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There as he stood, he heard a mournful voice,
Such as once heard, in gentle heart, destroys
All pain but pity: thus the lone voice spake:
"When from this wreathed tomb shall I awake!
When move in a sweet body fit for life,
And love, and pleasure, and the ruddy strife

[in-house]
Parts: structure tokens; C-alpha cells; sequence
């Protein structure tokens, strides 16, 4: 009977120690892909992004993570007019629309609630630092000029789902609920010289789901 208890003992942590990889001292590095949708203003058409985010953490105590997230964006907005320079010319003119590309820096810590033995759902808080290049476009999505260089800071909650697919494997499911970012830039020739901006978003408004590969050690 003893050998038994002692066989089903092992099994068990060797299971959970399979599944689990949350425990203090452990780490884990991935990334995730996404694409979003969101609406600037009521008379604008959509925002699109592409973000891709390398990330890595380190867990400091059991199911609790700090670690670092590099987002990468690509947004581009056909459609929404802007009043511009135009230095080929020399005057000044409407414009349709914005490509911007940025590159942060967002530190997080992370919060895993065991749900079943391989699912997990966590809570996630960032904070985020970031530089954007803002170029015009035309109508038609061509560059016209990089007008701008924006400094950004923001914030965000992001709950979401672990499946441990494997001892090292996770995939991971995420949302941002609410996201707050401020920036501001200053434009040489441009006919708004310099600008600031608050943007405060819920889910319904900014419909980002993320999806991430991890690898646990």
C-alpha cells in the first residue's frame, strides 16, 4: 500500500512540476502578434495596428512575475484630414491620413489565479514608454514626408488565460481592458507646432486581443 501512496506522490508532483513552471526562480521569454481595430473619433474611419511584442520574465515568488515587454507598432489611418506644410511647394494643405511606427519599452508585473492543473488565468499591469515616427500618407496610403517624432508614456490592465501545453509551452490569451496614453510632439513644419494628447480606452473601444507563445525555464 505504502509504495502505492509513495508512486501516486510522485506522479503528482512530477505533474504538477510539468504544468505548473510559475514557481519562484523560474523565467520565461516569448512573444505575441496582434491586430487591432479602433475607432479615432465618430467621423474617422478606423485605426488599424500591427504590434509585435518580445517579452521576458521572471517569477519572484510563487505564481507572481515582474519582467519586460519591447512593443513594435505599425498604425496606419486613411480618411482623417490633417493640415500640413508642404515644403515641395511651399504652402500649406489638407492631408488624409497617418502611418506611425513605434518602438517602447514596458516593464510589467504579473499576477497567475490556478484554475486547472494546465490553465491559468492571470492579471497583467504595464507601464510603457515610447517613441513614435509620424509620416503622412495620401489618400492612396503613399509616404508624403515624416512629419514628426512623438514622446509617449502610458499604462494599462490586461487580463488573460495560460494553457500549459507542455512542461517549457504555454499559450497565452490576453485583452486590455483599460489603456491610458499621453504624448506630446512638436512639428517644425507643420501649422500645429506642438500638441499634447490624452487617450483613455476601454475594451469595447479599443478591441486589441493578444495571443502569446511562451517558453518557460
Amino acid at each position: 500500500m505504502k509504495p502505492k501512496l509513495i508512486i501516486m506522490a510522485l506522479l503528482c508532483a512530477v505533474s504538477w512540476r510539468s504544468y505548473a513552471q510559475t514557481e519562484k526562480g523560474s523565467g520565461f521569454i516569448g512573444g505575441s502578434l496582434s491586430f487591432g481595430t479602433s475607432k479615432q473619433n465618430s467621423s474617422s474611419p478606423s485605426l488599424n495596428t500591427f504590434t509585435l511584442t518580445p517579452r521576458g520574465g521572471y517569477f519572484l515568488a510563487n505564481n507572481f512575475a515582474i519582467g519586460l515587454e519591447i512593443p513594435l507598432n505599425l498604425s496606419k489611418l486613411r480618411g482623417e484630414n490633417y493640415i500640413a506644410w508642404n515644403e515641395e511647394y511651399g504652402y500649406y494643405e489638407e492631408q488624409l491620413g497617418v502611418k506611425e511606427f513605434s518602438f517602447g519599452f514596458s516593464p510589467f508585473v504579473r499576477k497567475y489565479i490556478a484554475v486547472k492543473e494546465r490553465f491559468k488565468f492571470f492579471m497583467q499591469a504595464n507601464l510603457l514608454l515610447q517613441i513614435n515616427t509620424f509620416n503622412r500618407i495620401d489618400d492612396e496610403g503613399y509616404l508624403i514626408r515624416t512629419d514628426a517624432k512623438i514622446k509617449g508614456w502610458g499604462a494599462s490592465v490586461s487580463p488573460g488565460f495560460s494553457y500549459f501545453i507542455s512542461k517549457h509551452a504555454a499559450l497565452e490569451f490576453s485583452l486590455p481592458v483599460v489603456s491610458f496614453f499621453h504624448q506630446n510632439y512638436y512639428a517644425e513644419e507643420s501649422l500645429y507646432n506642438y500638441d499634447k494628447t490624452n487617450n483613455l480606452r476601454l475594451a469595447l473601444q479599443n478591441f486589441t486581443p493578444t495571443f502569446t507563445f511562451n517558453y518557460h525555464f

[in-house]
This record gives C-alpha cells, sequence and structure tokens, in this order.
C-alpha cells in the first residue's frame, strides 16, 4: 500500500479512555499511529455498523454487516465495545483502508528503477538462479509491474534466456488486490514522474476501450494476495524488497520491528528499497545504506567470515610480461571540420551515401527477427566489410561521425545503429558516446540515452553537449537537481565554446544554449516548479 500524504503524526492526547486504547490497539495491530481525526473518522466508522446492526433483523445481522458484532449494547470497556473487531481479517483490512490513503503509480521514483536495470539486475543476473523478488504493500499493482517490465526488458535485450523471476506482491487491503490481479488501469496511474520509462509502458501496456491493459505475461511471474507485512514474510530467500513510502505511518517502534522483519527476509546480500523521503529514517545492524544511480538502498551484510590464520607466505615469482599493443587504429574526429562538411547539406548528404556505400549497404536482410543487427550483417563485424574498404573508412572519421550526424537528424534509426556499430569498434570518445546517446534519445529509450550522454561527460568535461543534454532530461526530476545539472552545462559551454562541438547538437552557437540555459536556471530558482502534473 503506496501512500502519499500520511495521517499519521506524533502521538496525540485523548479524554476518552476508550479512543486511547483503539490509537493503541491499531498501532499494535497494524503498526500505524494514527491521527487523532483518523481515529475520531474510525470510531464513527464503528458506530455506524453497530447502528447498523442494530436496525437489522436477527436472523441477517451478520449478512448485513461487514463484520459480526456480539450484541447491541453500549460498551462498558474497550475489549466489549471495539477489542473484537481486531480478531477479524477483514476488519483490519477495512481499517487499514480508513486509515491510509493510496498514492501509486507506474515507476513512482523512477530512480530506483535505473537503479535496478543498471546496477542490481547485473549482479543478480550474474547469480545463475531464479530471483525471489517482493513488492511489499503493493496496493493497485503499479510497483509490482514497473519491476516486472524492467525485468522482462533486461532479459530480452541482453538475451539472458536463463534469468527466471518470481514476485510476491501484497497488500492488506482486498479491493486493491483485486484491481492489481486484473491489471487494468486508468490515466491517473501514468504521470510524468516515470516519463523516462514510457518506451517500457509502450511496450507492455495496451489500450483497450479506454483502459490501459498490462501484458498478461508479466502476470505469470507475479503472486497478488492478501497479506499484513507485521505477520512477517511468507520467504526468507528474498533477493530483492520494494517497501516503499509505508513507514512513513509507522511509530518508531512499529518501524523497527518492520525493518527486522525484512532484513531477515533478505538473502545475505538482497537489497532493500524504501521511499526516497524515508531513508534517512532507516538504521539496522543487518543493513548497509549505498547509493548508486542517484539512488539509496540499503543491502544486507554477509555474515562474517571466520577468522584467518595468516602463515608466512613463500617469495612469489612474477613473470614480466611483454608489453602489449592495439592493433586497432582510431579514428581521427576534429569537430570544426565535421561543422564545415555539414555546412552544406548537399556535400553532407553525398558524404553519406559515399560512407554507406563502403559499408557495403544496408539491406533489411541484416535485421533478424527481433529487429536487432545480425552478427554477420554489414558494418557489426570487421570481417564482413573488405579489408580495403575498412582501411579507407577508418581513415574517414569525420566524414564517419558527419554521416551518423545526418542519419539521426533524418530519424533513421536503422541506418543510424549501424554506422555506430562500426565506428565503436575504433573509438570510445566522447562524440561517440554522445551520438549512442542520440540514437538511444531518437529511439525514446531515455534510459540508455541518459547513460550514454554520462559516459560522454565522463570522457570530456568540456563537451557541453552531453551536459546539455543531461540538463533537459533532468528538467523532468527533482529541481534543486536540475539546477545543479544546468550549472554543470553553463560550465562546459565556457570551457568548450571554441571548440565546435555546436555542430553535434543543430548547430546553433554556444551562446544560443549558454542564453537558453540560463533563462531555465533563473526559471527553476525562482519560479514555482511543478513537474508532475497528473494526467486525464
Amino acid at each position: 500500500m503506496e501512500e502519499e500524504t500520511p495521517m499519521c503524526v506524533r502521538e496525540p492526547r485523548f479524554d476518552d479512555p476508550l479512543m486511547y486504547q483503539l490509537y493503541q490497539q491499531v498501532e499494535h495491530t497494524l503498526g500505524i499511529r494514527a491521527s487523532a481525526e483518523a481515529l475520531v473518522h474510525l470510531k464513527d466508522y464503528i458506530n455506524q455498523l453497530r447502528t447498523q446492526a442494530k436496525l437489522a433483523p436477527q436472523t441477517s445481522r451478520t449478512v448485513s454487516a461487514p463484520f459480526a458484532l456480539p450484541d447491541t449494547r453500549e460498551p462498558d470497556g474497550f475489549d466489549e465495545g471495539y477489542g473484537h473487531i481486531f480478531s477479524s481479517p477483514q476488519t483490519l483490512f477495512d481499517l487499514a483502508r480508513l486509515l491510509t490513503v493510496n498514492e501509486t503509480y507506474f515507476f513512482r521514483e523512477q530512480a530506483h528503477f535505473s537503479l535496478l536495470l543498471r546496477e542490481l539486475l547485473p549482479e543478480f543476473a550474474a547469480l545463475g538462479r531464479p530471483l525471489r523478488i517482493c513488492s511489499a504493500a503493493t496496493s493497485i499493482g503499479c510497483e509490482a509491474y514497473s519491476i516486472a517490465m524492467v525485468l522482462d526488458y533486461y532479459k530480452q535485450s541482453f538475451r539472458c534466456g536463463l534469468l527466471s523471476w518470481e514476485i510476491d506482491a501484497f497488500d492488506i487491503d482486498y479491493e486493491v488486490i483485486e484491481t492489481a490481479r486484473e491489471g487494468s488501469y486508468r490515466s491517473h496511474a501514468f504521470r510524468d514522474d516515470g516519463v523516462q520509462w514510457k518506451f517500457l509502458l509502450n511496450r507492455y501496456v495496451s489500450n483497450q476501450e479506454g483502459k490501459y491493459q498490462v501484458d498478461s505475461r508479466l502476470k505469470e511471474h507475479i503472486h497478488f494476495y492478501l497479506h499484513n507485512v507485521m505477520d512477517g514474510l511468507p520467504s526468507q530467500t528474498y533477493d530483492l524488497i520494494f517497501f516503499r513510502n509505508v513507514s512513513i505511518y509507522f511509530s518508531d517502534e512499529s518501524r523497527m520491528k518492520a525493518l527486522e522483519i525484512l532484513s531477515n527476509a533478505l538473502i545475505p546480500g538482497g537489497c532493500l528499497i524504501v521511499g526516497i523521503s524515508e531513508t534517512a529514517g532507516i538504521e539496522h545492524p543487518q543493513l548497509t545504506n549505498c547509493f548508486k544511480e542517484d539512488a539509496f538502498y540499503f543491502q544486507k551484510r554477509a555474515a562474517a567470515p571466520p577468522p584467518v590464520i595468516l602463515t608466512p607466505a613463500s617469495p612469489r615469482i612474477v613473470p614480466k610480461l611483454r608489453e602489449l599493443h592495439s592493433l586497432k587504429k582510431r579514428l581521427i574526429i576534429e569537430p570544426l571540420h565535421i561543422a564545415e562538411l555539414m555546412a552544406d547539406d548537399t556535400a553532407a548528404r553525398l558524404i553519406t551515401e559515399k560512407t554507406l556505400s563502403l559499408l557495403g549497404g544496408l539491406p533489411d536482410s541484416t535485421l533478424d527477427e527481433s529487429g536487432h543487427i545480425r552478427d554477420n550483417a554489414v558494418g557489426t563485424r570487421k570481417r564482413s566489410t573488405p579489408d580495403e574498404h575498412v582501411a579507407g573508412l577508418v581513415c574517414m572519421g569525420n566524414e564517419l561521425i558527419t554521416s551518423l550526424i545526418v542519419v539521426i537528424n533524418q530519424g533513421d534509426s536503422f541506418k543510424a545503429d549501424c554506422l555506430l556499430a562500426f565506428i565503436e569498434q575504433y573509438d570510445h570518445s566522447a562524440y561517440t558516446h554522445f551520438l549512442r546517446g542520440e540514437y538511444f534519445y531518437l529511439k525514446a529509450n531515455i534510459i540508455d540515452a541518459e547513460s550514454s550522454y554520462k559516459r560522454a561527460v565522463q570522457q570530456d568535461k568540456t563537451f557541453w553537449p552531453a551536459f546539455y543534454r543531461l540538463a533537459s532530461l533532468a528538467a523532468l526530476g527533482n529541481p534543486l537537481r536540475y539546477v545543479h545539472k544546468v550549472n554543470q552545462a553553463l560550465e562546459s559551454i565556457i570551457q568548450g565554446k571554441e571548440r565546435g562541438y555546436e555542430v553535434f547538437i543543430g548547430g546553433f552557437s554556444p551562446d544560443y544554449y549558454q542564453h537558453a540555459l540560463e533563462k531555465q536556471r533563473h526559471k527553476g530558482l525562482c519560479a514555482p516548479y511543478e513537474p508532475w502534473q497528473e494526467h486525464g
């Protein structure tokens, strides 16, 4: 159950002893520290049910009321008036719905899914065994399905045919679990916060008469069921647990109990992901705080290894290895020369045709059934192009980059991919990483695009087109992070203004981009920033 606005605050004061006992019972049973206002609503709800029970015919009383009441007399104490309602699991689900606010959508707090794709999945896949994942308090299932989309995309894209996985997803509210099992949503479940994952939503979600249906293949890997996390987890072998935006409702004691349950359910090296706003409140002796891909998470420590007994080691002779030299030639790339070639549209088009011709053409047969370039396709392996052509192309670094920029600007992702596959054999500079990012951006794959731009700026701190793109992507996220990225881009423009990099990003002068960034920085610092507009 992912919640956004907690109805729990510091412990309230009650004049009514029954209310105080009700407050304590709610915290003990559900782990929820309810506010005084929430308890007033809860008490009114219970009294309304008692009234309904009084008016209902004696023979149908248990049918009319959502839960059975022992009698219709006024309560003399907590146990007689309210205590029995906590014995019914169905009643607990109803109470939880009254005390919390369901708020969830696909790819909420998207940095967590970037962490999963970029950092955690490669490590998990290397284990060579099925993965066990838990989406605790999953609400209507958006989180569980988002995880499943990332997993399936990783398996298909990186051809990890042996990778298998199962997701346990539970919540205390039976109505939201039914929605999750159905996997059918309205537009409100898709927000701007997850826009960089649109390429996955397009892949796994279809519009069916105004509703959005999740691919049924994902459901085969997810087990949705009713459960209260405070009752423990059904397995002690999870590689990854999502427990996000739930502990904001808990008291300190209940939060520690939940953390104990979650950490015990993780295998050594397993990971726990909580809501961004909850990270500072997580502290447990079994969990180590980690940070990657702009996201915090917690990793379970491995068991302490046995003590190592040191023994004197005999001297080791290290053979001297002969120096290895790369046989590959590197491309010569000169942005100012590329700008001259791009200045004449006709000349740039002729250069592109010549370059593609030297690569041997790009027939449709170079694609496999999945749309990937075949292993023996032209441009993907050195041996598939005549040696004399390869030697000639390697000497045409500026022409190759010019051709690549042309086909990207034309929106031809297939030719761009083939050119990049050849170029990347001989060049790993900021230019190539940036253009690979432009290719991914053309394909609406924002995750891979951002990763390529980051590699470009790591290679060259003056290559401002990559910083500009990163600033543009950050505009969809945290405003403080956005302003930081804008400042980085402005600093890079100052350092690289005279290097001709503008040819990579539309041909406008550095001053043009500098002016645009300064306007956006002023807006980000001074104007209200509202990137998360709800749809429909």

Of hearts and lips! Ah, miserable me!"
One quote that represents the theme of Lamia by Keats is found in the opening passages. Here (above) Keats is laying out the thematic concern that suggests that love's passion ends in only the ultimate finality of life, that being death. Whether it is Hermes seeking the nymph or the lamia seeking Lycius, all that begins in controlling passion ends in conquering death.
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